Hair loss and alopecia in dogs

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Hair loss and alopecia in dogs

 

 

What is alopecia in dogs?

Alopecia, also known as hair loss, is a very common condition in dogs. Unlike hair loss, alopecia is a normal part of a dog’s hair growth cycle and depends on the breed of the dog. Alopecia refers to hair thinning or patches of hair loss (bald spots). Where hair loss occurs may depend on the underlying cause.

Symptoms of Hair Loss in Dogs

Depending on the cause of the alopecia, there may be accompanying symptoms which include:
Minor to severe scratches (but sometimes no scratches)
Red, inflamed, thickened, oozing, oozing, foul-smelling, or pigmented (black) skin
Skin with papules (red spots), pustules (pustules), plaques or hives.


If alopecia is caused by parasites, it can be visible or invisible. Fleas and ticks can be seen with the naked eye. Mites and fungal elements such as ringworm cannot be seen. Dogs often traumatize their skin due to excessive rubbing, resulting in open wounds. Many dogs will have other affected areas, such as the ears and feet, especially those with some allergies.

Causes of hair loss in dogs

There are many causes of hair loss in dogs. Here are some of the most common:
Ectoparasites (fleas, lice, mosquitoes, scabies mites such as Demodex or Sarcoptes)
Spider bites or insect bites
Skin infections (bacterial and fungal)
Allergies (inhalation, contact, insects)
Atopy, which is a genetic predisposition to the development of allergies or diseases
Pain related to anxiety or underlying traumatic pain
autoimmune diseases
Endocrine disorders (eg, hyperadrenocorticism, hypothyroidism, seasonal loin alopecia, hormone-reactive sex hormones)
Genetic causes (eg, alopecia X, color dilution alopecia, race-specific tendencies)
Nutrition (hunger or unbalanced diet, vitamin deficiency)
Environment (for example, outdoor conditions, dirty, hot or humid)
Vaccination site against alopecia areata
Exposure to chemicals, burns
cancer


Dog breeds prone to alopecia

Dogs particularly prone to hair loss include:
Hairless Mexican, Chinese crested (“normal”)
Genetics: Bulldog, Dobermann, Yorkshire Terrier, Dachshunds, Greyhounds
Northern breeds: When cutting their hair, the hair may not return to Siberian Husky, Pomeranian and others.
Breeds prone to atopy: Golden and Labrador Retrievers, Bulldogs, West Highland White Terriers and others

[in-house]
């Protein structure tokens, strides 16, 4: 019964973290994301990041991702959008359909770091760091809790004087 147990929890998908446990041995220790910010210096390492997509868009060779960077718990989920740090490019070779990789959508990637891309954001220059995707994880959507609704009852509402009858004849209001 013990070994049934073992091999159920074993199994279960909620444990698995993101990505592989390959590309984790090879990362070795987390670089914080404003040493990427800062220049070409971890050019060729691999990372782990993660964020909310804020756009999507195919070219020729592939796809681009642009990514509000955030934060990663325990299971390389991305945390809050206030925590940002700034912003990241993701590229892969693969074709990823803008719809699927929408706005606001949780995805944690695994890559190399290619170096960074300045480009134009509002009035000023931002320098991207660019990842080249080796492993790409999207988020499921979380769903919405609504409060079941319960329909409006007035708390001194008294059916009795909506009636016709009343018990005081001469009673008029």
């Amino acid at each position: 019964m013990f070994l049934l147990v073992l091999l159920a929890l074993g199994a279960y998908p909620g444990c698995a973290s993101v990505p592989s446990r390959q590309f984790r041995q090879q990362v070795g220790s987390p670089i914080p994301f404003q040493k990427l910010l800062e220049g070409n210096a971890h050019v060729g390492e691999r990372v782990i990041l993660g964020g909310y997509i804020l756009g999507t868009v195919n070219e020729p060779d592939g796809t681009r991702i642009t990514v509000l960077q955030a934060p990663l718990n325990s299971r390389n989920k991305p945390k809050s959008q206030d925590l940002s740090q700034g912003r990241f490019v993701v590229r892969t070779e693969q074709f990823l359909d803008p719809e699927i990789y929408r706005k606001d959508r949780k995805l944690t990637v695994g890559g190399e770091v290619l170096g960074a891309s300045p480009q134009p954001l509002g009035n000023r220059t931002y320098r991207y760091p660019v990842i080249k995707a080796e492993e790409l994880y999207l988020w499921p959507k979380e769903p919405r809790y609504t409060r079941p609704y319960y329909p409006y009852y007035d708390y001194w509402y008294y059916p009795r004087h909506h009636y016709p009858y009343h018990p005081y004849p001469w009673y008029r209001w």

Any breed with poor reproduction, especially puppies, is susceptible to demodectic mange

How Veterinarians Diagnose Alopecia in Dogs

A thorough physical examination by the vet is the most important step in diagnosing the cause or causes of alopecia. It is rarely a quick fix when it comes to skin disorders in dogs. Your vet will consider multiple factors before determining an appropriate diagnosis for your dog’s condition (including age, breed, gender, health status, and past medical history).


Unfortunately, there is no simple “recipe” for correcting hair loss in dogs. Knowing the cause is essential in choosing treatment options. Additionally, many (if not most) causes of alopecia are persistent conditions that require periodic medications or other treatments. Understanding this before making a vet appointment will go a long way in saving you from frustration if symptoms recur in the future.

When you visit your vet, be prepared to answer comprehensive questions about your dog’s history, including:

diet
Number of pets in the house
The degree of itching (“itching”)
Previous treatments
Dog environment (indoor / outdoor)
“Working” dog (hound vs couch potato)
Antiparasitic drugs
Previous health problems or abnormalities in blood work
Exposure (pond water, forest areas, wild animals, etc.)

Once the vet has these answers, he can examine your pet and identify possible causes. Your vet will carefully check for any traces of fleas, fleas (feces), ticks, or saliva-stained areas such as the feet, base of the tail, and wings.
They will also notice any unusual smells. The yeast smells like frito and the ears have unique odors based on yeast or bacteria. Your dog’s skin may have a waxy or oily feeling, which will help determine which topical treatments to use.

 Common diagnostic tests

Depending on the test results, your vet may recommend one or more of the following tests:
Scratches on the skin (for demodectic or scaly scabies)
cultures (for bacterial infections)
Strip preparations (to look for bacteria, yeast, and infi

Healing and management of alopecia in dogs

If the underlying cause of alopecia is identified, it is very important to avoid it in the future. However, it’s not always that simple, so checking out what you can will go a long way in managing your dog’s hair loss. This includes the use of effective and regular flea control; keeping the dog clean and well cared for; Avoid known allergens.

If your dog begins to develop alopecia in the future, it is extremely important to see your vet quickly to stop the development of symptoms.

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